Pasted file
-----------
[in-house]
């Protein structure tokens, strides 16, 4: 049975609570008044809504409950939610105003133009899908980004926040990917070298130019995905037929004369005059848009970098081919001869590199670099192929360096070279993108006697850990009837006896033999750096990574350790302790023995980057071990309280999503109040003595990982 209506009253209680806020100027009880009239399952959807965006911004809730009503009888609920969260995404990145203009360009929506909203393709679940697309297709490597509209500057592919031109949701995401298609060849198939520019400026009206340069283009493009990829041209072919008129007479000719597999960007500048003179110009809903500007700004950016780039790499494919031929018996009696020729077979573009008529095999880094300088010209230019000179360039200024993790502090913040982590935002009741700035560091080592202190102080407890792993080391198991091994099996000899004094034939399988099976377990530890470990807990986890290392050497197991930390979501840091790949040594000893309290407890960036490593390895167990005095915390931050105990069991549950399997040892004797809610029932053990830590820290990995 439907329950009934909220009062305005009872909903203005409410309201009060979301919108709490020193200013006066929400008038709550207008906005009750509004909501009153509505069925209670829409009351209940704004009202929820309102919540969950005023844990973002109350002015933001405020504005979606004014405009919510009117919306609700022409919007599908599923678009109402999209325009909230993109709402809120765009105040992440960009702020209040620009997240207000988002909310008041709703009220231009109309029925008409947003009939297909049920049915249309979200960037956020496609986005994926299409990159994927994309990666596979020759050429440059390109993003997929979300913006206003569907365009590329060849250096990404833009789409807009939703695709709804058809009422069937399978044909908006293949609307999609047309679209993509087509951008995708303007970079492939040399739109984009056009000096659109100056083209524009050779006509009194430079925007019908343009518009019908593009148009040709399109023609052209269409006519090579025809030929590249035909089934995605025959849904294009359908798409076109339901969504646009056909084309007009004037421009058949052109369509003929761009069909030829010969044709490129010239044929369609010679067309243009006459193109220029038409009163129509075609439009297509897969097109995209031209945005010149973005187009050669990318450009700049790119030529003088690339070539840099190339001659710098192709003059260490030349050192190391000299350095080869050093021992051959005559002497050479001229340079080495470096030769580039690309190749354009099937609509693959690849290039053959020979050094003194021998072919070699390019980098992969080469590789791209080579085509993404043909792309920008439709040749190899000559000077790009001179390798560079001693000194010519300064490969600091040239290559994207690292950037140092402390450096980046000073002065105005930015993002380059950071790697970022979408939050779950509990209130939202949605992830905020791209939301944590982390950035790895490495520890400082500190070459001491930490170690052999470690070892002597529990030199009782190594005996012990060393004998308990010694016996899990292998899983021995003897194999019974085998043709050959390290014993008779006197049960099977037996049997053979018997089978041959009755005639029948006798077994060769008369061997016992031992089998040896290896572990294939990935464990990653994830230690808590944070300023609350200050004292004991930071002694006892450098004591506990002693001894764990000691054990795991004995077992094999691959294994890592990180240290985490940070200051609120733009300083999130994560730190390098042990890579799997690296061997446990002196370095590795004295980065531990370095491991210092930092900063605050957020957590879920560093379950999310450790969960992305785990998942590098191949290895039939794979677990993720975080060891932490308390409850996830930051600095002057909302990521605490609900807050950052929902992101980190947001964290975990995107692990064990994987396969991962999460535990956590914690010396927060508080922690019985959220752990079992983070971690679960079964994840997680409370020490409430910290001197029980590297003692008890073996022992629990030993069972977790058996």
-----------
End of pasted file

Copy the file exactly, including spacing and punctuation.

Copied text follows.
[in-house]
């Protein structure tokens, strides 16, 4: 049975609570008044809504409950939610105003133009899908980004926040990917070298130019995905037929004369005059848009970098081919001869590199670099192929360096070279993108006697850990009837006896033999750096990574350790302790023995980057071990309280999503109040003595990982 209506009253209680806020100027009880009239399952959807965006911004809730009503009888609920969260995404990145203009360009929506909203393709679940697309297709490597509209500057592919031109949701995401298609060849198939520019400026009206340069283009493009990829041209072919008129007479000719597999960007500048003179110009809903500007700004950016780039790499494919031929018996009696020729077979573009008529095999880094300088010209230019000179360039200024993790502090913040982590935002009741700035560091080592202190102080407890792993080391198991091994099996000899004094034939399988099976377990530890470990807990986890290392050497197991930390979501840091790949040594000893309290407890960036490593390895167990005095915390931050105990069991549950399997040892004797809610029932053990830590820290990995 439907329950009934909220009062305005009872909903203005409410309201009060979301919108709490020193200013006066929400008038709550207008906005009750509004909501009153509505069925209670829409009351209940704004009202929820309102919540969950005023844990973002109350002015933001405020504005979606004014405009919510009117919306609700022409919007599908599923678009109402999209325009909230993109709402809120765009105040992440960009702020209040620009997240207000988002909310008041709703009220231009109309029925008409947003009939297909049920049915249309979200960037956020496609986005994926299409990159994927994309990666596979020759050429440059390109993003997929979300913006206003569907365009590329060849250096990404833009789409807009939703695709709804058809009422069937399978044909908006293949609307999609047309679209993509087509951008995708303007970079492939040399739109984009056009000096659109100056083209524009050779006509009194430079925007019908343009518009019908593009148009040709399109023609052209269409006519090579025809030929590249035909089934995605025959849904294009359908798409076109339901969504646009056909084309007009004037421009058949052109369509003929761009069909030829010969044709490129010239044929369609010679067309243009006459193109220029038409009163129509075609439009297509897969097109995209031209945005010149973005187009050669990318450009700049790119030529003088690339070539840099190339001659710098192709003059260490030349050192190391000299350095080869050093021992051959005559002497050479001229340079080495470096030769580039690309190749354009099937609509693959690849290039053959020979050094003194021998072919070699390019980098992969080469590789791209080579085509993404043909792309920008439709040749190899000559000077790009001179390798560079001693000194010519300064490969600091040239290559994207690292950037140092402390450096980046000073002065105005930015993002380059950071790697970022979408939050779950509990209130939202949605992830905020791209939301944590982390950035790895490495520890400082500190070459001491930490170690052999470690070892002597529990030199009782190594005996012990060393004998308990010694016996899990292998899983021995003897194999019974085998043709050959390290014993008779006197049960099977037996049997053979018997089978041959009755005639029948006798077994060769008369061997016992031992089998040896290896572990294939990935464990990653994830230690808590944070300023609350200050004292004991930071002694006892450098004591506990002693001894764990000691054990795991004995077992094999691959294994890592990180240290985490940070200051609120733009300083999130994560730190390098042990890579799997690296061997446990002196370095590795004295980065531990370095491991210092930092900063605050957020957590879920560093379950999310450790969960992305785990998942590098191949290895039939794979677990993720975080060891932490308390409850996830930051600095002057909302990521605490609900807050950052929902992101980190947001964290975990995107692990064990994987396969991962999460535990956590914690010396927060508080922690019985959220752990079992983070971690679960079964994840997680409370020490409430910290001197029980590297003692008890073996022992629990030993069972977790058996």